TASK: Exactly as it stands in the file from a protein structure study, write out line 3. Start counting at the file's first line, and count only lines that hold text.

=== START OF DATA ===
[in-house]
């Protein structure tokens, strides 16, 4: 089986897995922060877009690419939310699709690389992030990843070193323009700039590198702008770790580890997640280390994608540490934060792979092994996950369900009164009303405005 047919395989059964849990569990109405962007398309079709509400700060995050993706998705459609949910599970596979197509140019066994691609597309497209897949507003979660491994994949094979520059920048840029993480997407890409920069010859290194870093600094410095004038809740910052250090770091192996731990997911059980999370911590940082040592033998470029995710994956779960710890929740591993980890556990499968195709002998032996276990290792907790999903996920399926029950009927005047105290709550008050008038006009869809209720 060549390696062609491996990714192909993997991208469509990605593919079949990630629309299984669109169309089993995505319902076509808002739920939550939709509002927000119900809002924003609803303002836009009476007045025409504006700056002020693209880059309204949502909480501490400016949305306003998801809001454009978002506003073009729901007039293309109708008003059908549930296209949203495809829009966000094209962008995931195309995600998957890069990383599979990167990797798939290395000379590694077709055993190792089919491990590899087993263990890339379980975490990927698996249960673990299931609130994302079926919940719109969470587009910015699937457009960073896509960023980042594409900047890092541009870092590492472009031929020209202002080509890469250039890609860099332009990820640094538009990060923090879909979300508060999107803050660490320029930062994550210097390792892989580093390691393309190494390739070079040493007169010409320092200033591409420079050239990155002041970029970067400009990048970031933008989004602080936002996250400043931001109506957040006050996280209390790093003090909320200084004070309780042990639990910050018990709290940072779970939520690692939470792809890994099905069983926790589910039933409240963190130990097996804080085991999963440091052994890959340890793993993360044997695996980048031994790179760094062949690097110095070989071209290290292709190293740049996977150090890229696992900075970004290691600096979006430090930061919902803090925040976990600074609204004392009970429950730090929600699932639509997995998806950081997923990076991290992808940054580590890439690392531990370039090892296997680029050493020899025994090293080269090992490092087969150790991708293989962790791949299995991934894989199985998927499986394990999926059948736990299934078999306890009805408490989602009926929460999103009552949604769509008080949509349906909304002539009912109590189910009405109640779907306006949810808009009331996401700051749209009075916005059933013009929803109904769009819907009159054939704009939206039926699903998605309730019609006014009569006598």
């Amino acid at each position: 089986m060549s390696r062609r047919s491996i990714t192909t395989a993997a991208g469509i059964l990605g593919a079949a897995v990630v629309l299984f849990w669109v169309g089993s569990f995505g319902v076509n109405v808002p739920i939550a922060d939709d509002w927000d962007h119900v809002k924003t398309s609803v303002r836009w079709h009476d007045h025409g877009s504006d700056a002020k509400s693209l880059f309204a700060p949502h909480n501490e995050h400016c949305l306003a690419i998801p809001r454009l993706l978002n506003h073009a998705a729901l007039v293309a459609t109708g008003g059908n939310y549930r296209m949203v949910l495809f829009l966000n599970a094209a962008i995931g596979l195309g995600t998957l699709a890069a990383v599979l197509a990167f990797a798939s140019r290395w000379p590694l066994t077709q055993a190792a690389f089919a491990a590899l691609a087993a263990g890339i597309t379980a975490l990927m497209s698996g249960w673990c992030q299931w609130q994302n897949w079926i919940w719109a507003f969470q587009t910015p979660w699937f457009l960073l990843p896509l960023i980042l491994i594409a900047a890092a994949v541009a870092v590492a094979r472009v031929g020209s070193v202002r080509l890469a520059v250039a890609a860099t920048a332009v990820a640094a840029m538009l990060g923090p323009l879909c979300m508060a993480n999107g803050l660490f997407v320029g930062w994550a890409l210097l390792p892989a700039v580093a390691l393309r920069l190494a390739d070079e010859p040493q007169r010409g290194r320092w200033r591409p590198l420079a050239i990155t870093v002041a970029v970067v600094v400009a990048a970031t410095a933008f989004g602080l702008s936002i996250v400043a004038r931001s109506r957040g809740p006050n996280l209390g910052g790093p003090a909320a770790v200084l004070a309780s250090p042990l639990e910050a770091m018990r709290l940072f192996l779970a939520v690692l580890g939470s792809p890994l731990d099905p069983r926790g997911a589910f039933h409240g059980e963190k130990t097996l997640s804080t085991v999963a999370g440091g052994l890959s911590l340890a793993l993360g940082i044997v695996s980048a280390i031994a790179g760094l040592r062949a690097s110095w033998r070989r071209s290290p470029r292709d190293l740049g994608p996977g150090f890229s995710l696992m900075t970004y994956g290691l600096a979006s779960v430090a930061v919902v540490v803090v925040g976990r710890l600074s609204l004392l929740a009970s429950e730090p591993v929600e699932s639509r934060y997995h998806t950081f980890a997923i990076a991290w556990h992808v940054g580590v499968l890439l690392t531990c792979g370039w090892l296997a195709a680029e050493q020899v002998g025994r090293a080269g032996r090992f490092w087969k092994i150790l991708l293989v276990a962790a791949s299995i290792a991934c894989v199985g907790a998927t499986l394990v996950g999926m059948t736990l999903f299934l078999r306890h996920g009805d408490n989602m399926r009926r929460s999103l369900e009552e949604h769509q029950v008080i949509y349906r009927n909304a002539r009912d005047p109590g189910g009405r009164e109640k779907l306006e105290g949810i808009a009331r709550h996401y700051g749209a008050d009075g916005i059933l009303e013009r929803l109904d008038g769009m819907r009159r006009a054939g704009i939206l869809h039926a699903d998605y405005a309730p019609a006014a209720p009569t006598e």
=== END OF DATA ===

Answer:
């Amino acid at each position: 089986m060549s390696r062609r047919s491996i990714t192909t395989a993997a991208g469509i059964l990605g593919a079949a897995v990630v629309l299984f849990w669109v169309g089993s569990f995505g319902v076509n109405v808002p739920i939550a922060d939709d509002w927000d962007h119900v809002k924003t398309s609803v303002r836009w079709h009476d007045h025409g877009s504006d700056a002020k509400s693209l880059f309204a700060p949502h909480n501490e995050h400016c949305l306003a690419i998801p809001r454009l993706l978002n506003h073009a998705a729901l007039v293309a459609t109708g008003g059908n939310y549930r296209m949203v949910l495809f829009l966000n599970a094209a962008i995931g596979l195309g995600t998957l699709a890069a990383v599979l197509a990167f990797a798939s140019r290395w000379p590694l066994t077709q055993a190792a690389f089919a491990a590899l691609a087993a263990g890339i597309t379980a975490l990927m497209s698996g249960w673990c992030q299931w609130q994302n897949w079926i919940w719109a507003f969470q587009t910015p979660w699937f457009l960073l990843p896509l960023i980042l491994i594409a900047a890092a994949v541009a870092v590492a094979r472009v031929g020209s070193v202002r080509l890469a520059v250039a890609a860099t920048a332009v990820a640094a840029m538009l990060g923090p323009l879909c979300m508060a993480n999107g803050l660490f997407v320029g930062w994550a890409l210097l390792p892989a700039v580093a390691l393309r920069l190494a390739d070079e010859p040493q007169r010409g290194r320092w200033r591409p590198l420079a050239i990155t870093v002041a970029v970067v600094v400009a990048a970031t410095a933008f989004g602080l702008s936002i996250v400043a004038r931001s109506r957040g809740p006050n996280l209390g910052g790093p003090a909320a770790v200084l004070a309780s250090p042990l639990e910050a770091m018990r709290l940072f192996l779970a939520v690692l580890g939470s792809p890994l731990d099905p069983r926790g997911a589910f039933h409240g059980e963190k130990t097996l997640s804080t085991v999963a999370g440091g052994l890959s911590l340890a793993l993360g940082i044997v695996s980048a280390i031994a790179g760094l040592r062949a690097s110095w033998r070989r071209s290290p470029r292709d190293l740049g994608p996977g150090f890229s995710l696992m900075t970004y994956g290691l600096a979006s779960v430090a930061v919902v540490v803090v925040g976990r710890l600074s609204l004392l929740a009970s429950e730090p591993v929600e699932s639509r934060y997995h998806t950081f980890a997923i990076a991290w556990h992808v940054g580590v499968l890439l690392t531990c792979g370039w090892l296997a195709a680029e050493q020899v002998g025994r090293a080269g032996r090992f490092w087969k092994i150790l991708l293989v276990a962790a791949s299995i290792a991934c894989v199985g907790a998927t499986l394990v996950g999926m059948t736990l999903f299934l078999r306890h996920g009805d408490n989602m399926r009926r929460s999103l369900e009552e949604h769509q029950v008080i949509y349906r009927n909304a002539r009912d005047p109590g189910g009405r009164e109640k779907l306006e105290g949810i808009a009331r709550h996401y700051g749209a008050d009075g916005i059933l009303e013009r929803l109904d008038g769009m819907r009159r006009a054939g704009i939206l869809h039926a699903d998605y405005a309730p019609a006014a209720p009569t006598e």